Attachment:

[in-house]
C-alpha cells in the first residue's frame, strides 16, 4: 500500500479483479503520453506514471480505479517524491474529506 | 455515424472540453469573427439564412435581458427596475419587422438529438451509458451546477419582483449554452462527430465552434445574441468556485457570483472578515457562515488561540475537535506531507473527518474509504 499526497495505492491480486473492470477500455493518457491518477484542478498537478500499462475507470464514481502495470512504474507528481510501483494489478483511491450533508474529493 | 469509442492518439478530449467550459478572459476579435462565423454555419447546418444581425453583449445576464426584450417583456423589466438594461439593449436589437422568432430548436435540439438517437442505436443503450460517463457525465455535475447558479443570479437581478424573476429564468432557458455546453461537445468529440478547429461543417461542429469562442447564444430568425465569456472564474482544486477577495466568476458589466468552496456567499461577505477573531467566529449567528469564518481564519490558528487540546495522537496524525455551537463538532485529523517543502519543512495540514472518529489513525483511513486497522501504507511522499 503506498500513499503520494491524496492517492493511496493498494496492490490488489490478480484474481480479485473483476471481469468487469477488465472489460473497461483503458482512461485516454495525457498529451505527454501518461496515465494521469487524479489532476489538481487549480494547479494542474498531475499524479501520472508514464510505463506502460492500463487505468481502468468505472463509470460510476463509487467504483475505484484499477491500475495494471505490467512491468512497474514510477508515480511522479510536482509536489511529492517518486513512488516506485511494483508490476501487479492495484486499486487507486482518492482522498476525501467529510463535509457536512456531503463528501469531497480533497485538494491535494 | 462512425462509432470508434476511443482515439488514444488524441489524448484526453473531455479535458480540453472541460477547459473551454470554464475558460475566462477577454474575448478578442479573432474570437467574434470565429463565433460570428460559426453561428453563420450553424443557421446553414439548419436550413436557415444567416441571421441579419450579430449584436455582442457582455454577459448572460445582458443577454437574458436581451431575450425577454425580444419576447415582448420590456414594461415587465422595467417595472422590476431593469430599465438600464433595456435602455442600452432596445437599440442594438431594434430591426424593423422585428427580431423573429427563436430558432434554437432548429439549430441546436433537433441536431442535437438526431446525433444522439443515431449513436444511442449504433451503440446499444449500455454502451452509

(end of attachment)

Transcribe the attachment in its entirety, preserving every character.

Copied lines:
[in-house]
C-alpha cells in the first residue's frame, strides 16, 4: 500500500479483479503520453506514471480505479517524491474529506 | 455515424472540453469573427439564412435581458427596475419587422438529438451509458451546477419582483449554452462527430465552434445574441468556485457570483472578515457562515488561540475537535506531507473527518474509504 499526497495505492491480486473492470477500455493518457491518477484542478498537478500499462475507470464514481502495470512504474507528481510501483494489478483511491450533508474529493 | 469509442492518439478530449467550459478572459476579435462565423454555419447546418444581425453583449445576464426584450417583456423589466438594461439593449436589437422568432430548436435540439438517437442505436443503450460517463457525465455535475447558479443570479437581478424573476429564468432557458455546453461537445468529440478547429461543417461542429469562442447564444430568425465569456472564474482544486477577495466568476458589466468552496456567499461577505477573531467566529449567528469564518481564519490558528487540546495522537496524525455551537463538532485529523517543502519543512495540514472518529489513525483511513486497522501504507511522499 503506498500513499503520494491524496492517492493511496493498494496492490490488489490478480484474481480479485473483476471481469468487469477488465472489460473497461483503458482512461485516454495525457498529451505527454501518461496515465494521469487524479489532476489538481487549480494547479494542474498531475499524479501520472508514464510505463506502460492500463487505468481502468468505472463509470460510476463509487467504483475505484484499477491500475495494471505490467512491468512497474514510477508515480511522479510536482509536489511529492517518486513512488516506485511494483508490476501487479492495484486499486487507486482518492482522498476525501467529510463535509457536512456531503463528501469531497480533497485538494491535494 | 462512425462509432470508434476511443482515439488514444488524441489524448484526453473531455479535458480540453472541460477547459473551454470554464475558460475566462477577454474575448478578442479573432474570437467574434470565429463565433460570428460559426453561428453563420450553424443557421446553414439548419436550413436557415444567416441571421441579419450579430449584436455582442457582455454577459448572460445582458443577454437574458436581451431575450425577454425580444419576447415582448420590456414594461415587465422595467417595472422590476431593469430599465438600464433595456435602455442600452432596445437599440442594438431594434430591426424593423422585428427580431423573429427563436430558432434554437432548429439549430441546436433537433441536431442535437438526431446525433444522439443515431449513436444511442449504433451503440446499444449500455454502451452509